President Abed Rabbo Mansour Hadi meets with UN Secretary-General Ban Ki-moon during his November day-trip to Sana'a.
Hesitant celebration has broken out in Yemen and beyond following President Abed Rabbo Mansour Hadi’s latest military restructuring, which finally confronted the major pawns of Ali Abdullah Saleh. The strongman's nephew, Yahya Mohammad, now finds himself replaced by Ahmed al-Magdashi as Chief of Staff of the Central Security Forces, a unit that directed its intimidation towards Yemeni protesters and tribesmen throughout the country's ongoing revolution. Hadi also merged Yahya's Anti-Terrorism Force to the Defense Ministry as part of a command overhaul of Yemen's counter-terrorism forces, namely Saleh's U.S.-trained Republican Guard.
This force, previously commanded by Saleh's cold-blooded son Ahmed, is now coming under the Defense Ministry's authority and Hadi's direct command.
The sudden moves have triggered a mixture of joy, pride, relief and caution amongst Yemenis and their international supporters. Months after Hadi's referendum in February, protesters continue to demonstrate for the removal and prosecution of Saleh's relatives, who took the lead in viciously assaulting Yemen's revolutionaries. On Monday a group of political representatives met with Hadi to demand a high-level restructuring before he opens an anticipated National Dialogue in early 2013. Failure to restructure would delay the conference for a second time and rob Hadi of the political opportunity he needs to establish his own track record, with an eye towards 2014's presidential election.
Removing Saleh's family from their positions is necessary for both Hadi's individual progress and the revolution's grand objective of a free Yemen.
However uncertainty naturally remains in a country where false news seems to outpace real news. No future positions have been assigns to Ahmed or Yahya, and both are capable of operating independently through Saleh's network of loyalists - some inside and others outside Yemen's military. While this network is slowly dwindling in numbers and resources, underestimating Saleh's capabilities or his willingness to subvert Yemen's national government equates to foolishness. Information of Saleh's "approval" is already surfacing and raising suspicions in the process.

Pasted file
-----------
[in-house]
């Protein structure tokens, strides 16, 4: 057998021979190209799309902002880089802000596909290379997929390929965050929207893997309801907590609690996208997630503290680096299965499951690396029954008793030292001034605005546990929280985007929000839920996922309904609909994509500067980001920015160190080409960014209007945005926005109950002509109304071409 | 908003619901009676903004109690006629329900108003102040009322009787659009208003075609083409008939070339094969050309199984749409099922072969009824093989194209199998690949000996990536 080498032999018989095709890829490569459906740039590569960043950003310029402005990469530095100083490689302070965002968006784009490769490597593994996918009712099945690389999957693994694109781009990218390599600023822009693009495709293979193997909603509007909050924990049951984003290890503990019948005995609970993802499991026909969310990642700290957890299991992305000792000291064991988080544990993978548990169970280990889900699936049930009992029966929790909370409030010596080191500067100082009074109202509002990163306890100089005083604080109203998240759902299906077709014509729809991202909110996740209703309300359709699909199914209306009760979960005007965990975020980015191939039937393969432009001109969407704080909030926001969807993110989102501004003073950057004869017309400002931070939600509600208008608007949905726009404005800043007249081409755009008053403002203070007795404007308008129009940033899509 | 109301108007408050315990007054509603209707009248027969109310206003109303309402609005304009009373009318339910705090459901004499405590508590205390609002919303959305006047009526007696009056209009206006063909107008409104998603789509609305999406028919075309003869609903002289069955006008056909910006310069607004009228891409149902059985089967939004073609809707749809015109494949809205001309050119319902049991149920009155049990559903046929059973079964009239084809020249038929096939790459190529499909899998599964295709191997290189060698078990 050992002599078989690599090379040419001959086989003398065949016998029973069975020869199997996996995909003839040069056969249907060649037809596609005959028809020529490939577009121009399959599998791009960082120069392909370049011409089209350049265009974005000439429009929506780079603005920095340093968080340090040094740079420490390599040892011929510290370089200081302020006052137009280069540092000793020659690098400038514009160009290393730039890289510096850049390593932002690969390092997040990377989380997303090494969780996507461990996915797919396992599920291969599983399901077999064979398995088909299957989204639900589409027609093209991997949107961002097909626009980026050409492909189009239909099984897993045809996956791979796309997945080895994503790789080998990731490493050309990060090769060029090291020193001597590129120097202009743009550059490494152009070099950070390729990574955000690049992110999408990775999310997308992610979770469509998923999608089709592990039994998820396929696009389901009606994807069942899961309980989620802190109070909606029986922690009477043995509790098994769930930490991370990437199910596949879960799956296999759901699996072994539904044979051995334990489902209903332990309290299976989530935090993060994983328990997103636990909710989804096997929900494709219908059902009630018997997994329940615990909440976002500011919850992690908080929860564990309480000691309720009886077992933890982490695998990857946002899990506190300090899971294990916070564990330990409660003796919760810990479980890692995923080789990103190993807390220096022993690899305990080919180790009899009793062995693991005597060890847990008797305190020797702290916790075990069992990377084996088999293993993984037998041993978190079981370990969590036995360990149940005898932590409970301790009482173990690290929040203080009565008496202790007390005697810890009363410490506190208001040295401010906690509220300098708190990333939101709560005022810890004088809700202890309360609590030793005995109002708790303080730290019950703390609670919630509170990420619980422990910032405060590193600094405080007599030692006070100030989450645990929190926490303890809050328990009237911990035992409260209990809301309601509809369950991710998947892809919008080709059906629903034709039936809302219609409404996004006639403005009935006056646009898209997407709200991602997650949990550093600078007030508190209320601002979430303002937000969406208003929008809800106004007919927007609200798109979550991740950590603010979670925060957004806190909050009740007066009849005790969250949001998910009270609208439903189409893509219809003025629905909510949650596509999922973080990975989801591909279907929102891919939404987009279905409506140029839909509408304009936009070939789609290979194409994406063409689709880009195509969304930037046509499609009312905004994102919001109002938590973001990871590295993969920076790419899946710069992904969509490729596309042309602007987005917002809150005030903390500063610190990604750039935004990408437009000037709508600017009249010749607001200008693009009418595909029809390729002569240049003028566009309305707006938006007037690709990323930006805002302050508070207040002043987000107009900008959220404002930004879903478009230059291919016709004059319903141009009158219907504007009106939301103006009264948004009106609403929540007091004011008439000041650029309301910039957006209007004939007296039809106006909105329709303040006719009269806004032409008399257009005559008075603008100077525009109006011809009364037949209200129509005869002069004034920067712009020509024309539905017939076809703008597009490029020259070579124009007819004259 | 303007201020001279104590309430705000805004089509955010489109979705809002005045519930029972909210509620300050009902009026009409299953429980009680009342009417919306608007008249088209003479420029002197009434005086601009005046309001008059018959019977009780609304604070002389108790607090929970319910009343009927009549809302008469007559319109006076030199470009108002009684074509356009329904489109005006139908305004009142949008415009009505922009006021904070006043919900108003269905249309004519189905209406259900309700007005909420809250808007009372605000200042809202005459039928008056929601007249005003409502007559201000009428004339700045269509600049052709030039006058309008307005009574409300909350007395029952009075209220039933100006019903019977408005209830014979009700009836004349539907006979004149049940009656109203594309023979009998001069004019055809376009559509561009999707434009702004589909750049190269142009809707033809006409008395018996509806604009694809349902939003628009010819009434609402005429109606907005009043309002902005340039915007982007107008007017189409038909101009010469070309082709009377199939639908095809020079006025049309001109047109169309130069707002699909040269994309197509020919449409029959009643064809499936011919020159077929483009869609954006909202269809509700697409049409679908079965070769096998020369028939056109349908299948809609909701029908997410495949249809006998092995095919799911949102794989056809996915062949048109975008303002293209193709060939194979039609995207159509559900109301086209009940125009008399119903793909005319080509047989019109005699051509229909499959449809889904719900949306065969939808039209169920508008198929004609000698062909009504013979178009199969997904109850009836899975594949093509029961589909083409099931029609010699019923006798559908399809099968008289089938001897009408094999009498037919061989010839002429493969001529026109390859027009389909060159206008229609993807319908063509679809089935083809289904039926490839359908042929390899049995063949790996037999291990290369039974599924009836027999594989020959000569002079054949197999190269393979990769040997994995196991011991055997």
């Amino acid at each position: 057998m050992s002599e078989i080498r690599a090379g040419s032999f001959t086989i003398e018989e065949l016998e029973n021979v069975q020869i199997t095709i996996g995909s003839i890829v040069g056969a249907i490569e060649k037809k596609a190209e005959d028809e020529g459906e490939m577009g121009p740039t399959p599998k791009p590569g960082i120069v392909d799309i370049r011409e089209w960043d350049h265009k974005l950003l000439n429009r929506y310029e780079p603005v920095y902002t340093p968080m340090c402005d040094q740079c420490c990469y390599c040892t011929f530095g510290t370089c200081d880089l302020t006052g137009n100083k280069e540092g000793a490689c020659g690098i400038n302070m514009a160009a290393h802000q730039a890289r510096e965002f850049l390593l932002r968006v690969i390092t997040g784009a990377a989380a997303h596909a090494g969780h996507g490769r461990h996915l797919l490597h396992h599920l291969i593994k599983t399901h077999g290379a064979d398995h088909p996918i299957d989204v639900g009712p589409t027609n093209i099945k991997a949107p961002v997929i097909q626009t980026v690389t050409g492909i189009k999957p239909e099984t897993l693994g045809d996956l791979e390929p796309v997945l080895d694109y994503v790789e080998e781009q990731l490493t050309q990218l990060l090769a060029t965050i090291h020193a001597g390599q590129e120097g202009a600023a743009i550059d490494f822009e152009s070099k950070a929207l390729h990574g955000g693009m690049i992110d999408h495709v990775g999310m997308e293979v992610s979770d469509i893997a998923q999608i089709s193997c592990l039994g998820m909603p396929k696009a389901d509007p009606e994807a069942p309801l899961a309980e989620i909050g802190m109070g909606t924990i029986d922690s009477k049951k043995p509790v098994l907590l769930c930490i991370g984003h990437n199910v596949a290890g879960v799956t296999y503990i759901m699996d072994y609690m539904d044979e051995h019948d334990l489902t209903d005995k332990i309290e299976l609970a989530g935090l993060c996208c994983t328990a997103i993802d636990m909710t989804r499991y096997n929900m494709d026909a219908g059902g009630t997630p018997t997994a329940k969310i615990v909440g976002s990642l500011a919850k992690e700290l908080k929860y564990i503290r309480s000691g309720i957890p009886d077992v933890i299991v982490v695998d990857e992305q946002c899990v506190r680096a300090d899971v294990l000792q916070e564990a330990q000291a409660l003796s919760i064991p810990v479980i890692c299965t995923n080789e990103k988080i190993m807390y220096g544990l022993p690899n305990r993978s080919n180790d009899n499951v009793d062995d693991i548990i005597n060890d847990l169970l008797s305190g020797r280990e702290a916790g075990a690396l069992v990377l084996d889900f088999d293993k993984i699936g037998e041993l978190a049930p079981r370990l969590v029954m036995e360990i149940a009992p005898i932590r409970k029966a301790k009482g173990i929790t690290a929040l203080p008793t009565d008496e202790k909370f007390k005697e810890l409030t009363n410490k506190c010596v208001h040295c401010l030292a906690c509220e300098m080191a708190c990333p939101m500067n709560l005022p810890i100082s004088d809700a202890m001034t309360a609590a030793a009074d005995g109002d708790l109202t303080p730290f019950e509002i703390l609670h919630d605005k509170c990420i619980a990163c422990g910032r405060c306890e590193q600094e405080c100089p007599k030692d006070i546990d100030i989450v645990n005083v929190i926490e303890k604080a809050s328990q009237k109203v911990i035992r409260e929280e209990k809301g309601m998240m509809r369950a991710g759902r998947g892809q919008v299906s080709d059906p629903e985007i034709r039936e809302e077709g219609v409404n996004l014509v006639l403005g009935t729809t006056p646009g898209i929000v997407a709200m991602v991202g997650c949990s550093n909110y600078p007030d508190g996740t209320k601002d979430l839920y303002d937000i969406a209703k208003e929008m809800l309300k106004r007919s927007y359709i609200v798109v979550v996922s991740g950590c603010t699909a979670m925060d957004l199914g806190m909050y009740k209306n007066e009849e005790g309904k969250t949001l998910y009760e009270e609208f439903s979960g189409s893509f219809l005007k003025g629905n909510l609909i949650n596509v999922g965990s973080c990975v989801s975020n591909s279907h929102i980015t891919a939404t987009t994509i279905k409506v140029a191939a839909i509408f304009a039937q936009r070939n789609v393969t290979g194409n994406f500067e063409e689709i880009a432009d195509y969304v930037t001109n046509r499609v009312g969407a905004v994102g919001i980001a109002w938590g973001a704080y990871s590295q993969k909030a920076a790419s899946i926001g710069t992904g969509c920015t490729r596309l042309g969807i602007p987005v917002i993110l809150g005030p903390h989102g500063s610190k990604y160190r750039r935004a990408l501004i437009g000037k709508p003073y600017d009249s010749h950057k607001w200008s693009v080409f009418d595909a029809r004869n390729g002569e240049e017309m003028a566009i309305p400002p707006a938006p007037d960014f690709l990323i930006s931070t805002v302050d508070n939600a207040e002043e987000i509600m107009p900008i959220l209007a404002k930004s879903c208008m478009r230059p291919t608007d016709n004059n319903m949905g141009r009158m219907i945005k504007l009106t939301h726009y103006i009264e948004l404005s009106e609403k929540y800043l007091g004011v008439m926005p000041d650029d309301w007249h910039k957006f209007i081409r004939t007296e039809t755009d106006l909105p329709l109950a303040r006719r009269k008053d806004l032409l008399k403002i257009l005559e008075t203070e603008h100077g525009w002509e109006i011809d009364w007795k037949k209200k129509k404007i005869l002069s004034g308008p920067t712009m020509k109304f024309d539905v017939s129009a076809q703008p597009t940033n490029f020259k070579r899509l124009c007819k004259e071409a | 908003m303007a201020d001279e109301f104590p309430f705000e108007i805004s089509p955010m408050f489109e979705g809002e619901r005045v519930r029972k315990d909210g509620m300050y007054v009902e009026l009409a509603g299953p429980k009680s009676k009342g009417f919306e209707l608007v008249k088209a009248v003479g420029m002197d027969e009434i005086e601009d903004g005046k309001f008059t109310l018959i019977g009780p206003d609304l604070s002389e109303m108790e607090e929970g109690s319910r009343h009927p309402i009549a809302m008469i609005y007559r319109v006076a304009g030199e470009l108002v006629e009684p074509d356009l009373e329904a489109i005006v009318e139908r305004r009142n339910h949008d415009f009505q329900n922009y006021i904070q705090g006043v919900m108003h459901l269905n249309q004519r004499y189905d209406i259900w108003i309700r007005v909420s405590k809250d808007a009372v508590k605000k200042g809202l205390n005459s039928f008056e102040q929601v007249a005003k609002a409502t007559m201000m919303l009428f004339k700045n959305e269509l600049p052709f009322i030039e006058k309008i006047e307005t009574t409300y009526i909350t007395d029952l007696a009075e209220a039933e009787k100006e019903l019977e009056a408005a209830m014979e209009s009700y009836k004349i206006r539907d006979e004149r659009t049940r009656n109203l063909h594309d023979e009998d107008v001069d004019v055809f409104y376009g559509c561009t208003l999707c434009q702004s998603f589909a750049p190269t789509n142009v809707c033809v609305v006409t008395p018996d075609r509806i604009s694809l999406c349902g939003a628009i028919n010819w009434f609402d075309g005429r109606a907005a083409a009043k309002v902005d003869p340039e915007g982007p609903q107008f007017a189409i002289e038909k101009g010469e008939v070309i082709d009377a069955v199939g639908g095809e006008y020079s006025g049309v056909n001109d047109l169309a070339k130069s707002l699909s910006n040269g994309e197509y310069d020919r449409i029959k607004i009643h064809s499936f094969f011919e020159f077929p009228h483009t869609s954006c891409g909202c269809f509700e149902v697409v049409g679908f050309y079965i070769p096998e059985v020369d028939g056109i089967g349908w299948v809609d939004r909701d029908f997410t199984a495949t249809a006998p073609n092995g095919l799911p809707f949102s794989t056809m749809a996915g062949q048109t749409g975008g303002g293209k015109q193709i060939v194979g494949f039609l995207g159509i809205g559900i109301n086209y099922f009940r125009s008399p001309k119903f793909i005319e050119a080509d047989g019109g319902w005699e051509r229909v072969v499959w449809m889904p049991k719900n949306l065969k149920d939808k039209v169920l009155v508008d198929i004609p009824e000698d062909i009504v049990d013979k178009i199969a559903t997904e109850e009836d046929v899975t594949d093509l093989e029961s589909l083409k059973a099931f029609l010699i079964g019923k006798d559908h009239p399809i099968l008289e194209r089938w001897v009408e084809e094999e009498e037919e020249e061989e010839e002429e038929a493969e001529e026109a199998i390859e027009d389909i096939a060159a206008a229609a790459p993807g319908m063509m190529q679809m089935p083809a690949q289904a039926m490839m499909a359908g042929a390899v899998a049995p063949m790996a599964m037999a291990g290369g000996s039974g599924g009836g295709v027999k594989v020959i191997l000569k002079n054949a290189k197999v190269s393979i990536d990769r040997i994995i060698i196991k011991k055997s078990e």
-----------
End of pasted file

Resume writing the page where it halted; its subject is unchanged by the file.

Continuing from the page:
Rogue General Ali Mohsen al-Ahmar also remains active after theoretically losing his 1st Armored Division, telling Al Jazeera, "There is no choice but to execute these decisions, no one can ignore them. This is where everyone is headed, this is the direction of the revolution. If anyone wants to put a blockage in the way (of the decrees), they will be ruining Yemen; the entire country is in favor of the presidential decree."
Mohsen is no less likely to resist a loss of power than Ahmed Saleh, and neither is prepared to cede power to the other. Thus both must be stripped of authority in order to have any chance of evicting both from Yemen's politico-military environment.
"Yahya was going out anyway," observed Farea Al-Muslimi, an otherwise upbeat youth activist. "The real problem is with Ahmed Ali & Mohsen. I mean why celebrate this minor change? I thought we did a revolution."
A good amount of speculation is also questioning the influence of Riyadh and Washington lurking behind Hadi's announcements. Timed to the decrees was a meeting with UN envoy Jamal Benomar, along with a subsequent announcement that threatened the "possibility" of UN sanctions "against whoever creates an obstacle or attempts to delay the track of the [political] settlement." These types of statements have been directed at Saleh since his fall from office, but largely as part of a disingenuous attempt to control him and Yemen's future government (a continuation of U.S.-Saudi policy).
Although "any challenge will be a challenge to international community," the select foreign powers overseeing Yemen's power-sharing deal will benefit either way. Saleh and company could resist their demotions - or attack Yemen's vulnerable oil pipelines and power lines - and bring new heat on them, just not enough to yield tangible punishment. The reality is that Saleh possesses too much information of Saudi and U.S. crimes against Yemenis to see an international court; sanctions are meant to silence like a Witness Protection Program, not bring justice to three decades of corrupt and savage misrule.
Hadi's decisions, if properly executed, should benefit the state and allow a national dialogue to open with momentum, except greater control of Yemen's military is key to Washington and Riyadh's regional plans. Now they can work with a more compliant president and military; the U.S. devoted ample energy during Yemen's revolution to making new friends in the army. Drones, Marines, Special Forces, CIA and their accompanying logistics have done their part in militarizing Yemen's conflict against al-Qaeda in the Arabian Peninsula (AQAP), a group that cannot be defeated with the present strategy.
The result: U.S. policy now gels with Yemen's government, as opposed to Saleh's notorious duplicity, but American and Saudi influence remains highly unpopular and unstable.
Mohammed Albasha, Yemen's spokesman at its U.S. Embassy, says an English transcript will be posted on the government's website by Thursday morning. The time between now and an eventual dialogue will shake out more details than are currently available.